Subject: Re: [boost] [BoostBook] how to automatically test code examples?
From: Edward Diener (eldiener_at_[hidden])
Date: 2017-10-19 18:09:52
On 10/19/2017 11:49 AM, Robert Ramey via Boost wrote:
> On 10/19/17 8:40 AM, Hans Dembinski via Boost wrote:
>> thank you for these pointers. :) Sorry again, I mixed up BoostBook
>> with Quickbook. Since I already wrote 90 % of the documentation in
>> QuickBook, so I am going to stick to that for now.
> I don't think there's a conflict. Quickbook is just a way of producing
> boostbook.Â I'm thinking that you can just include code file from
> quickbook just as you can from another boostbook editor. I don't know
> this for a fact though.Â My real point is that you can let the
> documentation depend on your coded examples so that they are always in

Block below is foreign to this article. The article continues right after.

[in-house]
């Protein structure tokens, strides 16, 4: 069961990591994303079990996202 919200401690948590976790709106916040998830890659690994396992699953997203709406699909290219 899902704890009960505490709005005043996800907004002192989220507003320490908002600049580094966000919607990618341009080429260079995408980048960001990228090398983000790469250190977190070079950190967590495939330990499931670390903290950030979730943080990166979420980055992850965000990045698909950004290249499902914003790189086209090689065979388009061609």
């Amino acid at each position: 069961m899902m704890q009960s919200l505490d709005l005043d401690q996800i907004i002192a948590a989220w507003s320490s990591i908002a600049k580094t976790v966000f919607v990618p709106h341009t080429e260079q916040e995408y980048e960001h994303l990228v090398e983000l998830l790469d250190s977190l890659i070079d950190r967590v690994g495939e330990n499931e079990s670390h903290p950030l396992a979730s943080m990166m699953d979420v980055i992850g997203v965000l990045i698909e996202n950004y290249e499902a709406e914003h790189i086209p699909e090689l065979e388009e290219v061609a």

> sync and that it is generally very easy to do.
>> I believe that writing good documentation is not solvable by a tool,
> Â although it certainly helps if the tool is easy to use and not in the
> So far, I liked the Markdown variants best of all markup languages.
> Since Asciidoc is similar, I am glad that it was discussed on the list
> I see the appeal of Quickbook and other markdowns.Â But all such
> attempts suffer from all attempts to make a "new" language.Â It's much
> more work than it first appears.Â So if it's helpful, the demands for
> maintenance and extension eventually overwhelm the original design,
> which then generates the next attempt.Â It's a never ending quest.
XML may be decent as a way of creating and passing around data in a
structured way, but having to write documentation in XML is a hopeless
task AFAICS. Quickbook is hugely superior and is a no-brainer to use. If
others prefer Asciidoc that's fine also. The point is that nobody need
write docs in XML if they do not want to and I do not think that most
people want to. I certainly don't.
>> For me the conclusion is this: the recipe for good documentation is
>> just like the recipe for good code. It requires reviews and iteration.+1
>> Best regards,
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